Jacobs, Bonita C., Ed.
This guide translates research into practical advice on attracting, retaining, and guiding transfer students. Various chapters address multiple strategies for orientation and advising; curricular issues involving transfer students; how to maximize the effectiveness of articulation agreements; preparing community college students for transfer;…
Craig, Alfred J.; Ward, Cynthia V. L.
Public community colleges were established to improve access to higher education. However, access for all often results in low student retention and in the loss of effort, time, and money for students and institutions. This institutional specific retention study, which examined student factors, both demographic and academic, and institutional…
Reynolds, Amy L.
The purpose of this study was to increase awareness of the perceptions of student affairs professionals regarding the most frequent and challenging concerns facing college students today. Using the Delphi method, 159 entry-level and mid-level student affairs administrators from institutions across the country were surveyed about their perceptions…
Castleman, Benjamin L.; Goodman, Joshua
While college enrollment among low-income students has increased steadily over the last decade, the share of students from the lowest-income families that enroll in college continues to lag considerably behind college entry rates among the highest income students. Furthermore, gaps in college completion by family income have only widened over…
National Inst. of Mental Health (DHEW), Rockville, MD.
Facts about college mental health are presented in response to frequently asked questions. Areas of concern include common conditions interfering with student effectiveness, why students seek help and where they can get it, the frequency of severe mental illness in college students, the suicide problem, the limitations of nonprofessional help, the…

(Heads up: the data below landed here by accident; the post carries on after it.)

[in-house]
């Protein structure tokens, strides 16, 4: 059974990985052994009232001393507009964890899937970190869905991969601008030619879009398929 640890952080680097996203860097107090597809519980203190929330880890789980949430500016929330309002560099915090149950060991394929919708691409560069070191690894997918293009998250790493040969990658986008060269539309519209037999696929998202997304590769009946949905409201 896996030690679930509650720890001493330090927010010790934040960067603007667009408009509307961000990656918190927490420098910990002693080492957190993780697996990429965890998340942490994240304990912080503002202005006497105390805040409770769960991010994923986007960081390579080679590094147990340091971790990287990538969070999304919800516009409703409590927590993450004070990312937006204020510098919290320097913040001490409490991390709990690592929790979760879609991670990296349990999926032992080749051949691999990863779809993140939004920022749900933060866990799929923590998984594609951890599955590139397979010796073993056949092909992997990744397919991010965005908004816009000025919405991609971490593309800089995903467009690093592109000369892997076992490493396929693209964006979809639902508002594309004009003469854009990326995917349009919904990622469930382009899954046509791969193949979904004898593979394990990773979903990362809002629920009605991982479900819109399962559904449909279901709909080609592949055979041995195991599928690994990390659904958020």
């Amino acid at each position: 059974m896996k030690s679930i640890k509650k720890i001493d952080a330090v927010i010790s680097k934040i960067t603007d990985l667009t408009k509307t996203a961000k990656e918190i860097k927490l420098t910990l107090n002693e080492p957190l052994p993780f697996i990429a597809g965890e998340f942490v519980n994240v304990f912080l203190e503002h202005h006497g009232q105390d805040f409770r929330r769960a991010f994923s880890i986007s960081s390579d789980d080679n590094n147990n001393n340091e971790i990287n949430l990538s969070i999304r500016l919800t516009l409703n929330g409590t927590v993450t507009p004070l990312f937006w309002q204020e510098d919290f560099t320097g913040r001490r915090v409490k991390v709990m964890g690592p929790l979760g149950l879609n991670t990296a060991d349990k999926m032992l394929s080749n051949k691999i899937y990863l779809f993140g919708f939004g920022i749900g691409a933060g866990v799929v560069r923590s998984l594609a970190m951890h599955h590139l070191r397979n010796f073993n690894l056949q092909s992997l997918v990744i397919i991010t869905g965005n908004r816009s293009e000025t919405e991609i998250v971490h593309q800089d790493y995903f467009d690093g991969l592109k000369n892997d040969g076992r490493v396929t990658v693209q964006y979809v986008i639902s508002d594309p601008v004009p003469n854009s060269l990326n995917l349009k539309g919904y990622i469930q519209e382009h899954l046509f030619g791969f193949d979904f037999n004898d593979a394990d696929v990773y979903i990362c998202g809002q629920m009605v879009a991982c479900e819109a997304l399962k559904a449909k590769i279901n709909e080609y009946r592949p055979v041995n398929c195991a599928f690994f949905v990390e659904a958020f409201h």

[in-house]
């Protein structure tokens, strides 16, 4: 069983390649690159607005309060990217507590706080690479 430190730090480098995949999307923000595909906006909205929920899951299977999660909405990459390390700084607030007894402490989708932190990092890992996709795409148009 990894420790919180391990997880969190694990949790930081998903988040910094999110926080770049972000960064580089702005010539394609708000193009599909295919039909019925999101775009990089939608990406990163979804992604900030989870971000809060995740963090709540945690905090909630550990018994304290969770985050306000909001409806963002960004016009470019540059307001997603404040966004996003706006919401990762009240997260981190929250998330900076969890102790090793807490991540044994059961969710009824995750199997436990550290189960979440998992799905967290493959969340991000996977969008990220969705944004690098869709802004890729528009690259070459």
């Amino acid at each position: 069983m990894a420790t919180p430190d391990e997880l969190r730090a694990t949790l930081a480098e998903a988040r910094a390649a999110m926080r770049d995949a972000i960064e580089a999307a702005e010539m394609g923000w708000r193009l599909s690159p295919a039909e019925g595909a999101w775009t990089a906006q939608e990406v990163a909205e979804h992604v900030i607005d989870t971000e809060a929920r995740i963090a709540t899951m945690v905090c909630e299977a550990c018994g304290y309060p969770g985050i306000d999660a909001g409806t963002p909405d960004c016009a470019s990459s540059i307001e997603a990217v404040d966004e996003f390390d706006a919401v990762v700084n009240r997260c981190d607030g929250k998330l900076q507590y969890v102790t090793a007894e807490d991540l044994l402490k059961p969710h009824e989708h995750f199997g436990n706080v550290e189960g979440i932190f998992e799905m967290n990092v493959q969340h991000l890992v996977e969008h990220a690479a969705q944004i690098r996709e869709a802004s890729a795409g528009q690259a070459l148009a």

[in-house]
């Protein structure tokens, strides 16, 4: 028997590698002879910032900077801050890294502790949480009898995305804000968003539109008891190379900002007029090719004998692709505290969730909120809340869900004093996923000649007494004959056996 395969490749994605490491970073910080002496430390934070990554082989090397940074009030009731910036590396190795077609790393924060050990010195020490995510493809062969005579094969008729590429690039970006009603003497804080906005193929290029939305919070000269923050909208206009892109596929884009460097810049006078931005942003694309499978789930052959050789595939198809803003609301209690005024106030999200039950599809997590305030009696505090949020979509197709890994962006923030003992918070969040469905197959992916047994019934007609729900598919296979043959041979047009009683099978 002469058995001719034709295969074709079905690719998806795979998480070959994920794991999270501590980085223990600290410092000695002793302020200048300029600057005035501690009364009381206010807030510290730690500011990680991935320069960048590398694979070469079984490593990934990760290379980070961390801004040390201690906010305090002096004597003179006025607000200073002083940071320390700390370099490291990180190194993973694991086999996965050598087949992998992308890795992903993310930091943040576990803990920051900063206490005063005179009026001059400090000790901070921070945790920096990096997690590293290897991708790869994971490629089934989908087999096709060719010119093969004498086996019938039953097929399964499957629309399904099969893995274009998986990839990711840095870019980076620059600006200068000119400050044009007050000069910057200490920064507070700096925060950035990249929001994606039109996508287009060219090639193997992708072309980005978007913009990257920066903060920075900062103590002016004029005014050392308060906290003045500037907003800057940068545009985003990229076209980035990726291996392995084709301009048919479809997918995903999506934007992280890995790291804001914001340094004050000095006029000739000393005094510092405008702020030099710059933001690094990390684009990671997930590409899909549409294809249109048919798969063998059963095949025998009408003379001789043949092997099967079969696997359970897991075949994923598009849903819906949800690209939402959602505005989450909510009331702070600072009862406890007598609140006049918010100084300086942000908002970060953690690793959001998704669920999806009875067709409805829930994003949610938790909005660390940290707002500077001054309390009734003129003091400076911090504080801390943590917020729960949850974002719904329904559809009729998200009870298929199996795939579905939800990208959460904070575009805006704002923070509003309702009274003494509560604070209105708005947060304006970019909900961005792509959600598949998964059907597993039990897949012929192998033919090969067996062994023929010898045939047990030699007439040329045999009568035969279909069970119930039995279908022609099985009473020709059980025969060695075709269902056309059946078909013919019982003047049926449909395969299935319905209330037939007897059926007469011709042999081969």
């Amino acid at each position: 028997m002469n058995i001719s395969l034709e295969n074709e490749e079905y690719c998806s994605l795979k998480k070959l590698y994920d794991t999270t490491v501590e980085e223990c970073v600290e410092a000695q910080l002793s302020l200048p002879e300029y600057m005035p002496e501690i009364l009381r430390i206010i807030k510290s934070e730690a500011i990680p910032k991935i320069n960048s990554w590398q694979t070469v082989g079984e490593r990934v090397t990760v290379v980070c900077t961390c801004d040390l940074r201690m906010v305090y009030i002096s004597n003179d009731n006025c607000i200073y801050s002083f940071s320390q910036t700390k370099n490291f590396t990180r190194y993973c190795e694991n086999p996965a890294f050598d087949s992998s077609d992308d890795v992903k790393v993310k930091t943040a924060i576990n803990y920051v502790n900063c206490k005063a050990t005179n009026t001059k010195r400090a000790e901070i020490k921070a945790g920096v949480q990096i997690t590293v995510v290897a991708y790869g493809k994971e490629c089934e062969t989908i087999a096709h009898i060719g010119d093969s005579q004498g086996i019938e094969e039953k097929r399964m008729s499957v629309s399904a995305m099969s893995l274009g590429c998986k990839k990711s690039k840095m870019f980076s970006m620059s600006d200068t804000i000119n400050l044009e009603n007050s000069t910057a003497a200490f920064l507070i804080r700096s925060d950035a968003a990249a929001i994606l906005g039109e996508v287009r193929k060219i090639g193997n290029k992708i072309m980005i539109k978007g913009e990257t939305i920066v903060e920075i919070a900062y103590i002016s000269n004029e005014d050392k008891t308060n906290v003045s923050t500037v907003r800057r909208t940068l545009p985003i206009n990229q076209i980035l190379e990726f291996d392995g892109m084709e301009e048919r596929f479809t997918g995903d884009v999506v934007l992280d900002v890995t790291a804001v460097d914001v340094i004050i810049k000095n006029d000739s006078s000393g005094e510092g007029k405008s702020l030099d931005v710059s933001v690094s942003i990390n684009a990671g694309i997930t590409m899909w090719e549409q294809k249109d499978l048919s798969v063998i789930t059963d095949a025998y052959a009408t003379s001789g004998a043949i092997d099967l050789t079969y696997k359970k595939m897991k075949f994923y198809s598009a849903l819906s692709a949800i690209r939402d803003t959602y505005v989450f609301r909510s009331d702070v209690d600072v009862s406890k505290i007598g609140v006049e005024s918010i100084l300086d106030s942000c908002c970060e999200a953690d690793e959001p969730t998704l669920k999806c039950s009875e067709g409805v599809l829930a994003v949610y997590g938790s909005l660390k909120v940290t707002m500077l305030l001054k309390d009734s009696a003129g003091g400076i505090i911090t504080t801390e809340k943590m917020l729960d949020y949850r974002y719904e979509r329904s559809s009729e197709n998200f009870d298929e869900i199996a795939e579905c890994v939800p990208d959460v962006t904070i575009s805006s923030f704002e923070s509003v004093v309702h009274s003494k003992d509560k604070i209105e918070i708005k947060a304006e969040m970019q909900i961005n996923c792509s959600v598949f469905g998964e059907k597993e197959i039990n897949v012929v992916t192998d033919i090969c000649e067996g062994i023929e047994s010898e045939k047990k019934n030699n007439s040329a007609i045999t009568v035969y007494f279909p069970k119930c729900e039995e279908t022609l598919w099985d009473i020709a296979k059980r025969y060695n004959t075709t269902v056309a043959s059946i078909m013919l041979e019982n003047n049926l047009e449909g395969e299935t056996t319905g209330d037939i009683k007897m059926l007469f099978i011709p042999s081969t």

Mastroleo, Nadine R.; Logan, Diane E.
Heavy drinking and related consequences continue to impact college campuses where each year alcohol is responsible for fatalities, assaults, serious injuries, and arrests that occur among college students. Several approaches aimed at reducing the harm incurred by students and the college communities as a result of heavy drinking are being used with varying success. A review of interventions including educational, individual, and environmental approaches are described, as well as, new strategies of promise. Interventions that have attempted to reduce risky drinking and related problems have found some success, yet high and risky drinking patterns continue. As such, concerns over implementation of evidence-based treatments and areas in need of further study are discussed. PMID:25271660
Knoell, Dorothy M.
There are many obstacles to assessing the impact of "new" or disadvantaged students enrolled in community colleges; minority students and staff often oppose such assessments, the conditions and problems in quantifying measurements are difficult to control, and it is difficult to separate and assess interrelated conditions and events…
Pedrelli, Paola; Bentley, Kate; Vitali, Mario; Clain, Alisabet J; Nyer, Maren; Fava, Maurizio; Farabaugh, Amy H